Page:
|Publication number||US4828382 A|
|Application number||US 06/853,489|
|Publication date||May 9, 1989|
|Filing date||Apr 18, 1986|
|Priority date||Apr 18, 1986|
|Also published as||CN87104480A, EP0267238A1, EP0267238A4, WO1987006335A1|
|Publication number||06853489, 853489, US 4828382 A, US 4828382A, US-A-4828382, US4828382 A, US4828382A|
|Inventors||Everette E. Vermilion|
|Original Assignee||Sundstrand Data Control, Inc.|
|Export Citation||BiBTeX, EndNote, RefMan|
|Patent Citations (13), Referenced by (19), Classifications (15), Legal Events (5)|
|External Links: USPTO, USPTO Assignment, Espacenet|
0.5 C (T2+T3) cos A2-0.5 C T1 cos A1
This invention relates to the general subject of aircraft instrumentation or avionics. In particular, it is an invention for an altimeter which uses radio signals transmitted from another airborne platform or location to measure height above the ground.
The altitude of airplanes and other aircraft has traditionally been determined by means of an instrument based on a barometer. This is the so-called barometric altimeter. Although such altimeters have been widely used, they have their shortcomings. For example, they should be corrected for atmospheric pressure variations due to weather changes and measure height above mean sea level not height above the ground.
A radio altimeter is an altimeter which uses electromagnetic radiation to determine the altitude of the aircraft. Such an altimeter depends upon the time difference between the transmission of a radio signal and the reflected signal. U.S. Pat. No. 2,020,347 describes an early device. A radar altimeter is still another type of altimeter (see U.S. Pat. No. 3,543,270). Conventional radio altimeters generate signals at approximately 4.3 gigahertz (GHz). Although the radio altimeter or radar altimeter have advantages over the barometric altimeter, they cannot be used under all circumstances.
In particular, during aircraft missions over unfriendly terrain, it is often necessary to prevent detection of the aircraft by securing all sources of radio energy. Thus, radio transmitters, radars and radio altimeters are turned off to prevent the enemy from using their emissions for detection and weapons homing. Although barometric altimeters can be used under these circumstances, they do not have the desired degree of accuracy and responsiveness needed for such missions. They do not measure height above the ground.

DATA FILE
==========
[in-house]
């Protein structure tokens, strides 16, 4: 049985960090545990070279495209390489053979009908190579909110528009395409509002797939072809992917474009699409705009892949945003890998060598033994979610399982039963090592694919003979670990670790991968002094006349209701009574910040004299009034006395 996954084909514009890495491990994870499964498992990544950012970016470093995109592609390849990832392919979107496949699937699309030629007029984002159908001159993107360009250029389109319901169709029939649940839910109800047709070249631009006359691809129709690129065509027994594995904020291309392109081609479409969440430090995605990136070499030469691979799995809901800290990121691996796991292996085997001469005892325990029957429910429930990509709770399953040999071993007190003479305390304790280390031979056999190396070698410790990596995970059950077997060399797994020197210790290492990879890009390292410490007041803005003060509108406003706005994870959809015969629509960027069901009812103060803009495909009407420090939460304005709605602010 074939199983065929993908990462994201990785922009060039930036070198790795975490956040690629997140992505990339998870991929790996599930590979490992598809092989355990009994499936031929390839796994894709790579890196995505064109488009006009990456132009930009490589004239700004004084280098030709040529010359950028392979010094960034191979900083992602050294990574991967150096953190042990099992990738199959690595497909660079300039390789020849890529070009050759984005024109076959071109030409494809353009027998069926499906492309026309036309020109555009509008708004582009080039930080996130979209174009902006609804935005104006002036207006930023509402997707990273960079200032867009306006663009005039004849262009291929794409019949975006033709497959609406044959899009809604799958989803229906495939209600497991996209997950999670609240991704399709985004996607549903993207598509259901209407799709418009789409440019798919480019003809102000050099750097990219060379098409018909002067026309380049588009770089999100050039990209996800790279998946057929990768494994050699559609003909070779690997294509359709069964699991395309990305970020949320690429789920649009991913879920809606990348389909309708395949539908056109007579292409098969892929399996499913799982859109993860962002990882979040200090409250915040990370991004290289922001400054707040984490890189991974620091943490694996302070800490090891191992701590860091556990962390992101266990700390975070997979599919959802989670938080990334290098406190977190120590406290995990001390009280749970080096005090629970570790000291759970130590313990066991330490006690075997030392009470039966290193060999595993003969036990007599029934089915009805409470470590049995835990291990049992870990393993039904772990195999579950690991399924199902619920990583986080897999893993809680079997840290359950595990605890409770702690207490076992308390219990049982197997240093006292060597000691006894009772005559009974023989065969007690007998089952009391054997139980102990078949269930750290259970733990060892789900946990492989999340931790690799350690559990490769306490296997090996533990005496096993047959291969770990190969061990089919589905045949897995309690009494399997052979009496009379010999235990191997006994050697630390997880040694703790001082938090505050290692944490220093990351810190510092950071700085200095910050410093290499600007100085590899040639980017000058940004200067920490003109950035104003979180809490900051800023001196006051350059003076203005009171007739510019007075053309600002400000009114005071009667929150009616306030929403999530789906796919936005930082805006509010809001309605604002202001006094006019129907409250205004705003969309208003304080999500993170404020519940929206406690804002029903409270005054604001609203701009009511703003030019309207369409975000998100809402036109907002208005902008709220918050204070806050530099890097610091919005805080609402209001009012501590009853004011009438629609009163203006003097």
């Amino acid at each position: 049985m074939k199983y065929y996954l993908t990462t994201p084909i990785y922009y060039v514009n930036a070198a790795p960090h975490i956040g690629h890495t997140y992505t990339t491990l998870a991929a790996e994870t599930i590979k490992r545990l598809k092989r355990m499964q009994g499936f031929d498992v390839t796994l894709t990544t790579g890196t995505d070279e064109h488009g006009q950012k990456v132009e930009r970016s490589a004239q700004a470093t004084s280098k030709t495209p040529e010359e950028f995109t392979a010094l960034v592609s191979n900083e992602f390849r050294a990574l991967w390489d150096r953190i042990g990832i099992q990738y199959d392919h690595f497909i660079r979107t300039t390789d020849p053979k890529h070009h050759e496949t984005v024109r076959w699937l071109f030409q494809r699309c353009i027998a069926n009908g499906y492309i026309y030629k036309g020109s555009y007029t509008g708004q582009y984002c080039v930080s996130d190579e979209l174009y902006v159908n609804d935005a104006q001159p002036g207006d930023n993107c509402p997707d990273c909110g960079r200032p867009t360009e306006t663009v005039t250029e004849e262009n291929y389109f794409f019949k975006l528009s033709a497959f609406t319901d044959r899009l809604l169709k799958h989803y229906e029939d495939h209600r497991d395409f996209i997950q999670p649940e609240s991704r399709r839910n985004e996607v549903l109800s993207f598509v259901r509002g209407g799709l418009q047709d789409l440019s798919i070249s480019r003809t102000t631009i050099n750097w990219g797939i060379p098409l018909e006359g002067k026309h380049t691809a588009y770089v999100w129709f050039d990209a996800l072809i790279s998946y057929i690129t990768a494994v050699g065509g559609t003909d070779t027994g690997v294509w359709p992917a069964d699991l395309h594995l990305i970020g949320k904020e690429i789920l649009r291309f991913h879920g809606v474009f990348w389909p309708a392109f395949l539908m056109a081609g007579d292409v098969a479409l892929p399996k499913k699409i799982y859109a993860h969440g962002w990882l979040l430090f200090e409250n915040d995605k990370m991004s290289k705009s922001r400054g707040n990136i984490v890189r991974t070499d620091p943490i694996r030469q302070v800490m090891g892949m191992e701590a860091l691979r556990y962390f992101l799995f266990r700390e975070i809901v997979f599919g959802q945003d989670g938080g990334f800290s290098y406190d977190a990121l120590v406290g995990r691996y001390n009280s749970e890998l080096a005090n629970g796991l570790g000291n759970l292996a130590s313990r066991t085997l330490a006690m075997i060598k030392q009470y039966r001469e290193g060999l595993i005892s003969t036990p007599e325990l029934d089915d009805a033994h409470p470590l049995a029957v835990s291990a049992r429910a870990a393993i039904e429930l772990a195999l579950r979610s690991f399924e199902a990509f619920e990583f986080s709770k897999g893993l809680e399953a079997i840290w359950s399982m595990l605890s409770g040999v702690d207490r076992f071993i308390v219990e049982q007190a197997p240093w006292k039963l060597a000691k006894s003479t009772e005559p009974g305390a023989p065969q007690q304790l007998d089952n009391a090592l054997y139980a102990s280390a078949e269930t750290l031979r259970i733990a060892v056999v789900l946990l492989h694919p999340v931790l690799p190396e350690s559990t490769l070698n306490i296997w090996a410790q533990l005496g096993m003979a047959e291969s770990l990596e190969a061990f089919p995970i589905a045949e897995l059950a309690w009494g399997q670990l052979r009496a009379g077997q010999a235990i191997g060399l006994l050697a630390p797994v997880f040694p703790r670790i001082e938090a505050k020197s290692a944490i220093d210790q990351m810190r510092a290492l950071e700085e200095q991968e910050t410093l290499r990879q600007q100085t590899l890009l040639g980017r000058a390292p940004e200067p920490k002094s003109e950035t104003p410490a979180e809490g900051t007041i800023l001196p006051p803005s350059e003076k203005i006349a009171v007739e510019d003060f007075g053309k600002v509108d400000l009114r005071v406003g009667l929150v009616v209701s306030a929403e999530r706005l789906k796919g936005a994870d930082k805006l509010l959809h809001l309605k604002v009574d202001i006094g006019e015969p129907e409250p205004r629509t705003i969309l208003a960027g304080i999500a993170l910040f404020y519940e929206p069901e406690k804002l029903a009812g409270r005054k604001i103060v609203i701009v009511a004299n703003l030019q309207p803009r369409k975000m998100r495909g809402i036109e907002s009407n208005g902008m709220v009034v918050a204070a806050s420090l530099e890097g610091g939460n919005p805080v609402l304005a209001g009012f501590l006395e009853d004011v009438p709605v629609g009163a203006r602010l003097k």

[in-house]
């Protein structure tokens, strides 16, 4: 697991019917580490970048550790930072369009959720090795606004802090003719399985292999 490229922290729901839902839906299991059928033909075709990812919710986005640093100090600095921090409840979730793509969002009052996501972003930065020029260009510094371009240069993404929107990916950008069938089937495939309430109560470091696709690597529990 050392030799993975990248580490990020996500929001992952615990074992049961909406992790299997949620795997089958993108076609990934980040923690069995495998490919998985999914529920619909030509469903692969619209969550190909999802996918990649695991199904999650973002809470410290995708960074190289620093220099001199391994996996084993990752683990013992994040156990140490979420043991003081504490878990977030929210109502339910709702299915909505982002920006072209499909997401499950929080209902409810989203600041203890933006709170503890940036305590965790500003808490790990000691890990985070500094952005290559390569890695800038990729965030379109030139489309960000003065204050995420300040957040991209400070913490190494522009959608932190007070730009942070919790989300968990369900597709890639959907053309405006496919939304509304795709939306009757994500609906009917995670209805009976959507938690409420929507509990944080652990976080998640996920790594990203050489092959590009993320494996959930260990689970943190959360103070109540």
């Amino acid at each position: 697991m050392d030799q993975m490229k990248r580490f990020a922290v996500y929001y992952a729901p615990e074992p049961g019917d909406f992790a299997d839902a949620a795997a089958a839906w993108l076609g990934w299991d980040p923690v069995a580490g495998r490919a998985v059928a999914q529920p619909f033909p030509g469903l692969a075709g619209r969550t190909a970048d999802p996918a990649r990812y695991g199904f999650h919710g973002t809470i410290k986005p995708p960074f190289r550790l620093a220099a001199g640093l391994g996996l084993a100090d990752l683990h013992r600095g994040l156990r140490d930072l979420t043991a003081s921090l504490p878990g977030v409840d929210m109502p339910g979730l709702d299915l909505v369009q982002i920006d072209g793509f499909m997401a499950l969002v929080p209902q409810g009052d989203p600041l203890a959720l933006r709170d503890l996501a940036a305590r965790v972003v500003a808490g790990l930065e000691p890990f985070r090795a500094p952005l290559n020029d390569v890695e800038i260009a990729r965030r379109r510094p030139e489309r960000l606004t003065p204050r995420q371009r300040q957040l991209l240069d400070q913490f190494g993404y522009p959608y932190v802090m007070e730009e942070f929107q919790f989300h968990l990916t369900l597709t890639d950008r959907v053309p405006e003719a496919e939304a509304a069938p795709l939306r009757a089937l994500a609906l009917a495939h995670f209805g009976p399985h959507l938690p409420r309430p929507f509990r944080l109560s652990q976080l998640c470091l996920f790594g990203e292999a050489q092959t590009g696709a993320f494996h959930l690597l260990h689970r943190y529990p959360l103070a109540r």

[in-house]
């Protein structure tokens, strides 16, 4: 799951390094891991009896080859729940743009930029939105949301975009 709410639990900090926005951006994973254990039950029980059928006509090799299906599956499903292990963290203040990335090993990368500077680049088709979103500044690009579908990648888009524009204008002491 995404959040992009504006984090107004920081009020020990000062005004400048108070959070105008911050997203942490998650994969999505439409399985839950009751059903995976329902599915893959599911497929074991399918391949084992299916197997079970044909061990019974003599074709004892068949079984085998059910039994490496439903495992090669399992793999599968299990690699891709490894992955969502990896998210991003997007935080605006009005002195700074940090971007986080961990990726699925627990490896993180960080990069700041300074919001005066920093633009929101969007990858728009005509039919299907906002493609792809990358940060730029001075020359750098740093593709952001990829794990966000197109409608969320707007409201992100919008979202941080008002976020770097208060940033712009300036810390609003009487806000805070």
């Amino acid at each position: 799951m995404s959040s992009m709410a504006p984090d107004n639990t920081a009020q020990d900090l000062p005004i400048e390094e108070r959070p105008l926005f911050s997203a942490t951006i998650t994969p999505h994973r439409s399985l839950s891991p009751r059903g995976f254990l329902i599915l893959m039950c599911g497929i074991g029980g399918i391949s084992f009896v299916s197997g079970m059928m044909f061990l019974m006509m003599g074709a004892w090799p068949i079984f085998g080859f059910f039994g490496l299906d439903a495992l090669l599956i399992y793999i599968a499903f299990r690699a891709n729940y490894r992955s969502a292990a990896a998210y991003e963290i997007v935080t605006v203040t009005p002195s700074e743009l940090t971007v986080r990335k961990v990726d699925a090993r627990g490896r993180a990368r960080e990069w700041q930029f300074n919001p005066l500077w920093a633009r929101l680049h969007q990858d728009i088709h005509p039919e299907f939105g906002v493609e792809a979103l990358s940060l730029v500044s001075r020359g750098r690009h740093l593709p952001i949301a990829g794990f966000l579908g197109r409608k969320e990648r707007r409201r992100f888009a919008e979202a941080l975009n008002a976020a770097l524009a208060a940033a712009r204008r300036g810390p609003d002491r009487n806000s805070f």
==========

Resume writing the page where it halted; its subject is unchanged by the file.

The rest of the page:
Thus, it would be highly desirable for a means to be found to provide the advantages of a radio or radar altimeter, while not producing emissions which can result in the aircraft being detected. In effect, there is a need for a passive radio altimeter. Passive ranging devices are not unknown to the art. U.S. Pat. No. 4,130,360 teaches a laser altimeter. U.S. Pat. No. 4,558,323 describes a method of passive measurement of range, velocity and the course of a target relative to a test aircraft. However, the subject of passive altitude measurement has been neglected.
Clearly, a method and apparatus which would allow one to passively determine the altitude of one's own aircraft above the ground with the degree of accuracy expected from a radio altimeter would solve a difficult problem and satisfy a need long felt by military and commercial aviation.
In accordance with the present invention, an apparatus and method is disclosed for measuring the altitude of an aircraft without that aircraft having to emit electromagnetic energy. Specifically, the altitude of one aircraft is passively determined by using the electromagnetic radiation emitted by a second aircraft which is located at an altitude higher than the first aircraft. In particular, the higher altitude aircraft is provided with a source of electromagnetic radiation directed towards the earth and in the general direction of the second or passive aircraft, and the second aircraft is provided with a means for receiving the electromagnetic radiation emitted directly from the first aircraft and a means for receiving the radiation emitted from the first aircraft and reflected from the earth's surface. By observing the time difference between the receipt of the direct path signal, the reflected signal and the angle at which the two signals are received, the altitude of the passive aircraft can be calculated.